Monday, August 8, 2022
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Russia Faces A Corporate Exodus, Exposing Business Risks

Automobile factories suspended production, beer production ceased, furniture and fashion orders dropped, and energy businesses backed out of oil and gas projects.

As companies seek to maintain their reputations and live up to corporate responsibility standards, Russia’s invasion of Ukraine has thrown business plans into disarray and forced a growing number of the world’s most well-known brands — from Apple to Mercedes-Benz and BP — to pull out of a country that has become a global outcast.

Investors were enticed to Russia by the promise of huge earnings, which they believed was worth the geopolitical dangers. After Russia’s conflict generated a wave of global sanctions and export restrictions, the country’s economy has been thrown into disarray, and international firms’ activities have been interrupted.

“You’ve effectively turned Russia into a commercial pariah,” said Mary Lovely, a senior scholar at the Peterson Institute for International Economics in Washington. “Almost no corporation, no multinational, wants to be on the receiving end of US and Western sanctions.”

They’re also concerned about the situation of Ukrainians, demonstrating their desire to be viewed as being on the right side of history.

An decree from Moscow temporarily prohibiting foreign investors from selling Russian assets is complicating firms’ efforts to depart. Prime Minister Mikhail Mishustin said on Tuesday that it would assist investors in making a “thoughtful decision” rather than succumbing to political pressure from sanctions. It’s unclear how this will effect business efforts to leave Russia.

Oil and gas firms, who were already under pressure from climate campaigners to invest in renewable energy, were among the first to announce their withdrawals.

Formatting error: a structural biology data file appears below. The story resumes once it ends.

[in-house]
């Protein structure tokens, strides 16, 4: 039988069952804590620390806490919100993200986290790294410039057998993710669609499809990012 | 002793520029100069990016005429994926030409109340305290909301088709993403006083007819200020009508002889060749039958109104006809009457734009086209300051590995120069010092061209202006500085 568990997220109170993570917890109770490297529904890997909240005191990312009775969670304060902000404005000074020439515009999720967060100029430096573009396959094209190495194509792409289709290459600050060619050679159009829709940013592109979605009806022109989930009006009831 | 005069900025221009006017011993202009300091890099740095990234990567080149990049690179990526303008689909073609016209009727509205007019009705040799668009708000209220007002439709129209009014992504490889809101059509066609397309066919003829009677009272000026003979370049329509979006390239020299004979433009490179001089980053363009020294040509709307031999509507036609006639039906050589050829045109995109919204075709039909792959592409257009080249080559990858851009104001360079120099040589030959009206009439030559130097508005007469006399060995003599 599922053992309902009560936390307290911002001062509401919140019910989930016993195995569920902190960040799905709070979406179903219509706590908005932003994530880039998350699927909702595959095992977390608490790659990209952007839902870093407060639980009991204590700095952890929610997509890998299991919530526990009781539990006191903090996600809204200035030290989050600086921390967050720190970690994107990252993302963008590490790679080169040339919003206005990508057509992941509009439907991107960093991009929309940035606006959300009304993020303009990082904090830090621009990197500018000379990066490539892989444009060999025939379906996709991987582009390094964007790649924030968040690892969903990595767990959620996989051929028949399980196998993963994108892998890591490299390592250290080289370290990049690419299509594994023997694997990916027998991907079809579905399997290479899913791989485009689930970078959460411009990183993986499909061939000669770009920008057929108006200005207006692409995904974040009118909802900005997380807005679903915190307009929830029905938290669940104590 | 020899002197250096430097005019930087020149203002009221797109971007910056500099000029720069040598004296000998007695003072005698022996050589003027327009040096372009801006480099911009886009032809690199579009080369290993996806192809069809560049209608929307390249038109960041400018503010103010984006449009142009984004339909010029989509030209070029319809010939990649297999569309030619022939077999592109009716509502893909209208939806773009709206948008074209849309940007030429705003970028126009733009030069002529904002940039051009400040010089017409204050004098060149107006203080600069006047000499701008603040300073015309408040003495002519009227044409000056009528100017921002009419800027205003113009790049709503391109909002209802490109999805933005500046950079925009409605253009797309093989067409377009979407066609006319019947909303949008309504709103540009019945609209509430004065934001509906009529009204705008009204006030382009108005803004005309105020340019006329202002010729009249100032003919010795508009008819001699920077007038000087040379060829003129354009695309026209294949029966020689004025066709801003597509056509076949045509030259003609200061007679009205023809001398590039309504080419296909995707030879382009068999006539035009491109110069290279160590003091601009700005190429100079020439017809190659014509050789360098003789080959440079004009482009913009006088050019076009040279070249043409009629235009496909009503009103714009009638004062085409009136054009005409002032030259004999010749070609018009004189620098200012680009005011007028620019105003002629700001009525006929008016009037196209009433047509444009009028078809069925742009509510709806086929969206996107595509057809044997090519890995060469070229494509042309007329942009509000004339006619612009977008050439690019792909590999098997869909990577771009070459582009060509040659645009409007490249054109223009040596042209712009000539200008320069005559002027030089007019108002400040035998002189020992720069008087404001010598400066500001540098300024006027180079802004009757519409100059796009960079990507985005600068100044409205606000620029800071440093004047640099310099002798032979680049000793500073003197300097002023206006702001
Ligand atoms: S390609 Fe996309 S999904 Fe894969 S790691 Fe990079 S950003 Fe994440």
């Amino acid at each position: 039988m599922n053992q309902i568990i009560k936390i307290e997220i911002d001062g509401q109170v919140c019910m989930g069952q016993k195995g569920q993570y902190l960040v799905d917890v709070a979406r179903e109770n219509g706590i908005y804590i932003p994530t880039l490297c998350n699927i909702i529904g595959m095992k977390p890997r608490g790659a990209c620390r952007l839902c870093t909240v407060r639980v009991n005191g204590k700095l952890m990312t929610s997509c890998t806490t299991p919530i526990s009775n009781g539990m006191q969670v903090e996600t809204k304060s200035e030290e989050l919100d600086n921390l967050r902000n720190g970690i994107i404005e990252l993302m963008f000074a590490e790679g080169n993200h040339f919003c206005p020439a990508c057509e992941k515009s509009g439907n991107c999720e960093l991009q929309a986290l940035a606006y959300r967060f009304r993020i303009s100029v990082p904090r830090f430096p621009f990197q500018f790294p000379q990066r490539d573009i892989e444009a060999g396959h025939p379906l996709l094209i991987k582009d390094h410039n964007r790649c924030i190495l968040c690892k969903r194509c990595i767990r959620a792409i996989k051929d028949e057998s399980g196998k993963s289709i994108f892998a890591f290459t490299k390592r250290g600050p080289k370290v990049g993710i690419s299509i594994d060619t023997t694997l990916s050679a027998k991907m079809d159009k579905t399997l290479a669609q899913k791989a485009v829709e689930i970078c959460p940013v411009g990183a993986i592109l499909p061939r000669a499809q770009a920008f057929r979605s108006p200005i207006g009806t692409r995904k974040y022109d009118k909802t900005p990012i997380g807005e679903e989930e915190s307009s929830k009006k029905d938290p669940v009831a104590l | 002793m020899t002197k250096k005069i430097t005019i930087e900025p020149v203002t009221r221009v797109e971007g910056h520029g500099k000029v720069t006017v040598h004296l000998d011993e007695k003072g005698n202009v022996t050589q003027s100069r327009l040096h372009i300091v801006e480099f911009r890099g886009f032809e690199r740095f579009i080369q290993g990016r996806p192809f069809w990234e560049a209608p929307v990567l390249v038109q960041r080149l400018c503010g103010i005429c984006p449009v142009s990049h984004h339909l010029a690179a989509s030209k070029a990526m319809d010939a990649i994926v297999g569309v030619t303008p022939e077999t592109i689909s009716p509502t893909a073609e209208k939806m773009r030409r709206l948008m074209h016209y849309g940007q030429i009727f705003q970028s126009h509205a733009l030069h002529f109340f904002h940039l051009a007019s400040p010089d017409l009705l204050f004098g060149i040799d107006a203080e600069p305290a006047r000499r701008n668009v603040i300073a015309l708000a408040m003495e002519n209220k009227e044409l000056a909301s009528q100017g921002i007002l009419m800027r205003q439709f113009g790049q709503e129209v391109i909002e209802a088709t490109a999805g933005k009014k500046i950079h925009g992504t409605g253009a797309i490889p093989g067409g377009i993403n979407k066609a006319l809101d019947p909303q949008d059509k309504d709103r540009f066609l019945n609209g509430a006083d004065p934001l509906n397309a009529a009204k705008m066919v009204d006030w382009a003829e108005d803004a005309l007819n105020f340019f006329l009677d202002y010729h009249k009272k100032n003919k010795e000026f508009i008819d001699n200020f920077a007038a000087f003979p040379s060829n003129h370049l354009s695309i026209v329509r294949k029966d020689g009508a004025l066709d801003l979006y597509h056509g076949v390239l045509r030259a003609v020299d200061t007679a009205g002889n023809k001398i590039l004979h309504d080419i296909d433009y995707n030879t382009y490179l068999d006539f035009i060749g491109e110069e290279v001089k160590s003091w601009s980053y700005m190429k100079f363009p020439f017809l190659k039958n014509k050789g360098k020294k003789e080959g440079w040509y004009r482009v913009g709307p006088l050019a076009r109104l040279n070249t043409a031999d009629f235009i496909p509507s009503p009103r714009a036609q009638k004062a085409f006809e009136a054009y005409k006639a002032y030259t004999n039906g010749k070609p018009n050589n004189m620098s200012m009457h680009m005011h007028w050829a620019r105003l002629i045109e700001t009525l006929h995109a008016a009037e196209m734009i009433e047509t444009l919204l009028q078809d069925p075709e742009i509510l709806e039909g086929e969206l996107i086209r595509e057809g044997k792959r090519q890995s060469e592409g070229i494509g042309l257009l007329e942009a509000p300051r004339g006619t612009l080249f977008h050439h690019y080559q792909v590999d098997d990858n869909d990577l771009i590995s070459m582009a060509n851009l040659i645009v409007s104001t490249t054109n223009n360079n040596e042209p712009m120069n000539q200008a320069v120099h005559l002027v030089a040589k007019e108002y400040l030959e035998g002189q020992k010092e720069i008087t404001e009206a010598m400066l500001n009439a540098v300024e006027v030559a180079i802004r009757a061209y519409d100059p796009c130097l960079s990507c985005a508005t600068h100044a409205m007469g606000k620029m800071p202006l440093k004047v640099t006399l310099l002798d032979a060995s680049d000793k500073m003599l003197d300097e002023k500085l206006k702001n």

BP said on Sunday that it will sell its $14 billion share in Rosneft, the Russian state-owned oil and gas corporation. Shell said the next day that it was exiting its joint venture with state-owned Gazprom as well as its participation in the now-suspended Nord Stream 2 pipeline, which was planned to transport natural gas to Western Europe.

ExxonMobil has announced that it will exit a significant oil and gas project in Russia and will not make any further investments in the country. The increasingly violent war has startled and saddened all of their main executives. Smaller energy companies have started to follow suit.

Other businesses, notably automakers, have said that they will avoid the Russian market due to concerns about Ukraine or to comply with Western sanctions.

Because to supply chain interruptions, Toyota is pausing production at its St. Petersburg facility, which produces the RAV4 and Camry models, beginning Friday. The company said it was observing events “with great concern for the safety of the people of Ukraine.”

Mercedes-Benz has halted car exports and production in Russia. The Volkswagen Group, which owns Porsche and Audi, followed suit, stating that a “sustainable solution to the crisis can only be found on the basis of international law.”

Volvo Cars has halted delivery due to “possible risks linked with selling material with Russia,” according to the company, citing Western sanctions. Ford’s activities were halted.

Harley-Davidson has stopped shipping motorcycles to Russia, adding that their thoughts are “continuing for the safety of the people of Ukraine.” During a visit to Ukraine in 2010, Putin famously rode a three-wheeled Harley.

Others who have more invested in Russia may find it more difficult to handle the issue.

Renault, whose second-largest market is Russia, stated simply that production at its Moscow facility will be temporarily halted through Saturday “due to certain logistics challenges,” without providing any details.

Carlsberg, a Danish beer business, has halted production at three of its breweries in Ukraine, but has stated that operations in Russia, where it owns and employs 8,400 people at Baltika Breweries in St. Petersburg, would continue.